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X-Men #12

by  in Comic Reviews Comment
X-Men #12

“X-Men” #12 wraps up the Arkea storyline that’s been present since the debut of this series, having briefly been put to the side for a “Battle for the Atom” crossover. Brian Wood, Kris Anka and Clay Mann’s conclusion manages to wrap up in such a perfunctory manner I can’t imagine who will find this to be terribly satisfying.

After all of the build-up, with Arkea forming a new Sisterhood of Evil Mutants, the story doesn’t so much come to a conclusion as it’s suddenly halted, with half of the story shoved out the door with “to be continued” signs hanging above its head, and the other half stuffed into the trash bin. In doing so, it’s with a series of revelations that either make no sense, or come out of nowhere.

Take, for example, the piece of information early on where, as the X-Men attack Arkea’s stronghold, readers are told that Arkea can’t escape because the home is nowhere near an electrical grid. How exactly is this supposed to make any sense? It’s like a character in a wheelchair deciding they’re going to make their headquarters the 9th floor of a building with no elevators, only stairs. It feels like a strange recognition of the fact that Arkea is too powerful a character to defeat, and then pushing her into an illogical situation to let the heroes have a chance. When Arkea is finally defeated, it’s ultimately just a random piece of made-up technology. The different characters’ powers have nothing to do with it, nor is there some clever plan unveiled by the X-Men. It’s deeply unsatisfying.

One could make the argument that Arkea’s real purpose was just to bring back deceased characters like Lady Deathstrike and Madelyne Pryor, or to restore Amora the Enchantress. While that’s a fair enough idea, it’s worth noting that virtually nothing is actually done with the characters here. They’re restored, and then just waltz out of the story to be brought back at a later date. The same’s even true for one of the X-Men, who abruptly quits in order to hang out with some supporting cast; once again, no doubt to show back up in a later story. But as before, the transition is so sudden and out of nowhere that it’s not satisfying.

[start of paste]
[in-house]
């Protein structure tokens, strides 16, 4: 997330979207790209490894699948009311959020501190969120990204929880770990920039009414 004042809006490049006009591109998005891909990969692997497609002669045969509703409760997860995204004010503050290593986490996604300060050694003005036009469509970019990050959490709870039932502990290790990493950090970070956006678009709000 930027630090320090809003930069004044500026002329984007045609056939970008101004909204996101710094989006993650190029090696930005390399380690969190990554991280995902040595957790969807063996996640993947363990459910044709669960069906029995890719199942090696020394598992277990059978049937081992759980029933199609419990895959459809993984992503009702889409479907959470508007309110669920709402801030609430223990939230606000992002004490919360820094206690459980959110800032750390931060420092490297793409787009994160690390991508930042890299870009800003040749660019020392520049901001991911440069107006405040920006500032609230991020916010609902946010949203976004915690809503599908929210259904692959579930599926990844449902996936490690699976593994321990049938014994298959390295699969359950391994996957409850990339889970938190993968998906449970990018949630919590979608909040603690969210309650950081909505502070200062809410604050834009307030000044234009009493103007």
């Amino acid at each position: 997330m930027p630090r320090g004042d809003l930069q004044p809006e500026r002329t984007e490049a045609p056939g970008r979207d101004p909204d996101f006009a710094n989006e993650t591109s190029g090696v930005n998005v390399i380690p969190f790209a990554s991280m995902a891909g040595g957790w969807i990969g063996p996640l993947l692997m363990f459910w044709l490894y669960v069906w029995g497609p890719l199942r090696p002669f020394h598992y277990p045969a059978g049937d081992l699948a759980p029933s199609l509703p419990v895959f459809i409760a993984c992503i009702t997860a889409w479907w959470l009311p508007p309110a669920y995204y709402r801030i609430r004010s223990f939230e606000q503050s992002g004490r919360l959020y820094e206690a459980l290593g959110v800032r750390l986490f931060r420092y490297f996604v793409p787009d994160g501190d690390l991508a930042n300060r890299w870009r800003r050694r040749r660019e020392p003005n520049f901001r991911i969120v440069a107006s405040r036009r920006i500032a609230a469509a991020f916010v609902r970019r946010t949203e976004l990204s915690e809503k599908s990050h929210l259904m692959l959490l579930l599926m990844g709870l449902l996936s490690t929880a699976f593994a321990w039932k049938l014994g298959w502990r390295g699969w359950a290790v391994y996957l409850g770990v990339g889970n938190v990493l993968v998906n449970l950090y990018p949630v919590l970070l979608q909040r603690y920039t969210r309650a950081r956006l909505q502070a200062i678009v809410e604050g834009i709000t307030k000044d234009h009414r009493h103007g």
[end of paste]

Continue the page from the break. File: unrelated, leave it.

It’s hard to keep from wondering if part of the problem is Wood losing several pages to the “Meanwhile…” backup story for the past few issues. Having less space to tell your main story can certainly be an issue. Unfortunately, the plot for the backup is no less satisfying; there are some cute character moments here and there, but the story itself is uninteresting.

Anka and Mann handle the main and second stories, respectively, and neither one is setting me on fire from a visual perspective. Anka’s art has some interesting moments, like the debut of Pryor’s new body, as she sits on her bunk looking perfectly normal yet terrifying at the same time. And I like Psylocke’s new outfit that doesn’t show off tons of flesh, in part because of its simplicity. But for every strong moment, like the close-up on Amora’s face as Monet holds her down, there are others where characters seem barely sketched in. Mann’s art is just fine, but there’s nothing that stands out save for Prodigy’s swim trunks. The faces are good, it’s easy to follow, but it doesn’t jump out at you.

“X-Men” #12 is a colossal disappointment, to the point that it’s making me wonder if it’s worth continuing to read this title. There are some great ideas packed away in here, and little moments here and there (like the revelation of what of Pryor was still around, last issue), but the execution of the stories is where it all falls apart. If future storylines are going to be ended in such a manner, I’m not convinced that it’s worth going through them in order to get let down once more.